As Americans get ready to head out the door for the unofficial start of summer, AAA wants to prepare travelers for what could be the busiest Memorial Day weekend in years.
"Know that this summer is going to be busier than last summer, that we haven't seen any decrease in the number of people traveling," AAA media relations manager Aixa Diaz told Fox News Digital on Tuesday.
"If anything, after 2020 when everything went way down, we're just seeing it go up, go up in all areas: driving, flying cruises, buses, trains," she continued. "Everybody's feeling more comfortable."
This week, the national travel association released its annual Memorial Day weekend forecast which projects 42.3 million Americans will travel 50 miles or more from home, a 7% increase from last year.
While the U.S. will see more drivers on the road, Diaz pointed out that "the most impressive number" is coming from air travel.
"When we look at the past 20 years, back in 2005 was a very busy travel year. That was post-9/11, pre-recession," Diaz explained. "When we compare 2023 to 2005, we could be looking at the second-busiest Memorial Day holiday travel for air and third-busiest Memorial Day holiday travel overall, including cars."
Nearly 3.4 million travelers are expected to hit the skies that holiday weekend – up 11% year-over-year – and 37.1 million will hit the road to get to their destination, which is a 6% increase from 2022.
The high travel demand comes partly from pent-up, post-pandemic energy, but also a strong desire to go international, the AAA manager noted. And decades-high inflation reportedly isn’t a travel concern either.
"They're wanting to go travel and be with friends, be with family and make up for that lost time that it was during the pandemic," Diaz said. "And what we're seeing is that we're rebounding nicely and in some areas like air travel, we're expecting to exceed pre-pandemic numbers.
Airline passengers must be prepared for "packed" airports, as the AAA representative cautioned having a Plan B or C in place for any potential turbulence.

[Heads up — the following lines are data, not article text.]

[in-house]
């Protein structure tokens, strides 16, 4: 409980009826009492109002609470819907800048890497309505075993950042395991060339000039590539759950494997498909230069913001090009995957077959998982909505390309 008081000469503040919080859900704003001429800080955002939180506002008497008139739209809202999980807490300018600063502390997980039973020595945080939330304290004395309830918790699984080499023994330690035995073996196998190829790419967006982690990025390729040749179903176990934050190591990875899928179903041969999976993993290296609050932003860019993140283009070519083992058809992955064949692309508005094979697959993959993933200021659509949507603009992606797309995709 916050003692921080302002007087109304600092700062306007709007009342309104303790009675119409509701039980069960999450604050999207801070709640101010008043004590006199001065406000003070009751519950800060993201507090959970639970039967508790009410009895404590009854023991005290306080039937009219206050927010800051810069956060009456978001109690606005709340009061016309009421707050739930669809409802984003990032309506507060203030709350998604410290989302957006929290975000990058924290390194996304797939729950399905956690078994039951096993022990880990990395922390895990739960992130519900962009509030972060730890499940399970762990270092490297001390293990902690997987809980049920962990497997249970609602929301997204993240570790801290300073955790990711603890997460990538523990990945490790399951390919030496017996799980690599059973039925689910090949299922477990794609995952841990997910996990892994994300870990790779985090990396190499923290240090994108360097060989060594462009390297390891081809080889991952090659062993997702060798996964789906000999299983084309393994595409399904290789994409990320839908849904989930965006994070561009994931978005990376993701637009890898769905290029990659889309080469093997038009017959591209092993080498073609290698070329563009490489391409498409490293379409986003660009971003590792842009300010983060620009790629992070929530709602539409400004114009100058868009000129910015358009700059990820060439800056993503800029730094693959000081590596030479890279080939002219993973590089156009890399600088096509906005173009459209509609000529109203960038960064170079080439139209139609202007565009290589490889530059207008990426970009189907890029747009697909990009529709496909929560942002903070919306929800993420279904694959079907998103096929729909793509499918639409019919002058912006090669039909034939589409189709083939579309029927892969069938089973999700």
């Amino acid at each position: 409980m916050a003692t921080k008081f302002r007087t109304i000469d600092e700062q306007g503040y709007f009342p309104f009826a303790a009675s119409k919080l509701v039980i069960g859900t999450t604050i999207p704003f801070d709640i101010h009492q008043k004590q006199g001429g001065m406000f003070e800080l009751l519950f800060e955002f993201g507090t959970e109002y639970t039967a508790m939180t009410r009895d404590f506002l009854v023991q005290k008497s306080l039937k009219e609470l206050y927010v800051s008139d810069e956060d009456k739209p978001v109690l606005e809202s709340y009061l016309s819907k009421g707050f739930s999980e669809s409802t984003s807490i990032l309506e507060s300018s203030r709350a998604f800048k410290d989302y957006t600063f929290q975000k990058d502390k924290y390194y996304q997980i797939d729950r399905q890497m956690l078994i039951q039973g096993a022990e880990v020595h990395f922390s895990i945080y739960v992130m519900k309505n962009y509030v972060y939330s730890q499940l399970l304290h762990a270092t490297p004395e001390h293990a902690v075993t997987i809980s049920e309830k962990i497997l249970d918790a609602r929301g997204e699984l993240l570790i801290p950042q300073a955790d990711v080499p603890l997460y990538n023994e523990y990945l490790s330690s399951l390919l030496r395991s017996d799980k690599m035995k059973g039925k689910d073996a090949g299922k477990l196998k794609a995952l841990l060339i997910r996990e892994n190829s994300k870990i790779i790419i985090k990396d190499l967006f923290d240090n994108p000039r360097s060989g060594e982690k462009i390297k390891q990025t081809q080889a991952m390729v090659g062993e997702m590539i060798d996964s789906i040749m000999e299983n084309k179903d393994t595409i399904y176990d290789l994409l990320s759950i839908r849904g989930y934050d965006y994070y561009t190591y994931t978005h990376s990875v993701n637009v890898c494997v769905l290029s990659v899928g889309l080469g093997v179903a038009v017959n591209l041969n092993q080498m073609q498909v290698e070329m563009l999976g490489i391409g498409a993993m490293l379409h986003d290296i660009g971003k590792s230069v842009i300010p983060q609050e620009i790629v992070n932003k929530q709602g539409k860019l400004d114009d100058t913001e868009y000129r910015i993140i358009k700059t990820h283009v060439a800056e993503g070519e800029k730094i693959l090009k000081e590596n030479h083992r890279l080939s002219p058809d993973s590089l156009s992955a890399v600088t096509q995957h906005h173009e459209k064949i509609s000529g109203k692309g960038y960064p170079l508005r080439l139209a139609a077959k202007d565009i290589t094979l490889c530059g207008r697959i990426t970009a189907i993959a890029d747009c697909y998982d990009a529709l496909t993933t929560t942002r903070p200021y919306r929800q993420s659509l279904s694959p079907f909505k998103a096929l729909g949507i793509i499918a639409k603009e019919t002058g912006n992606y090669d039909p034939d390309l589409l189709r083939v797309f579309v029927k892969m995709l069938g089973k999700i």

"If you haven't already booked summer travel, AAA recommends, do it right now. Don't wait any longer," she advised. "With summer thunderstorms, possibly hurricane season as we enter that, you're going to see delays and cancellations. We're also still seeing staff shortages in airlines and at air traffic control stations. So prepare that there might be delays and cancellations so arrive as early as possible."
Those driving on Memorial weekend are encouraged to leave as early in the morning as possible. Diaz claimed "the worst time" to be on the road is Friday between 3 and 6 p.m., and returning home on Monday from noon to 3 p.m.
"Perhaps if you have a flexible work schedule and you're a hybrid employee, maybe you work from your location on that Tuesday, come back on Wednesday," the AAA manager suggested. "Play around with your schedule a little bit because we do anticipate the metro areas, and those surrounding suburbs, are going to be packed with traffic as people want to get out for the unofficial start of summer."
AAA says cities like Orlando, New York City and Las Vegas are top destinations for the Memorial holiday weekend. During your endeavors, Diaz reminded travelers to be kind and patient, and drivers be slow and alert.
"You've got to be patient, be kind to people," the AAA media relations manager said.
"More people on the roads obviously means more crashes and more people out there in the summertime. Also, we see more young drivers, people who don't normally drive," Diaz added. "AAA always reminds you to slow down and move over. That means if you see flashing lights on the side of the road, whether it's someone providing a tow for a driver, changing a flat tire, law enforcement, medical units, slow down or move over a lane and give them some room."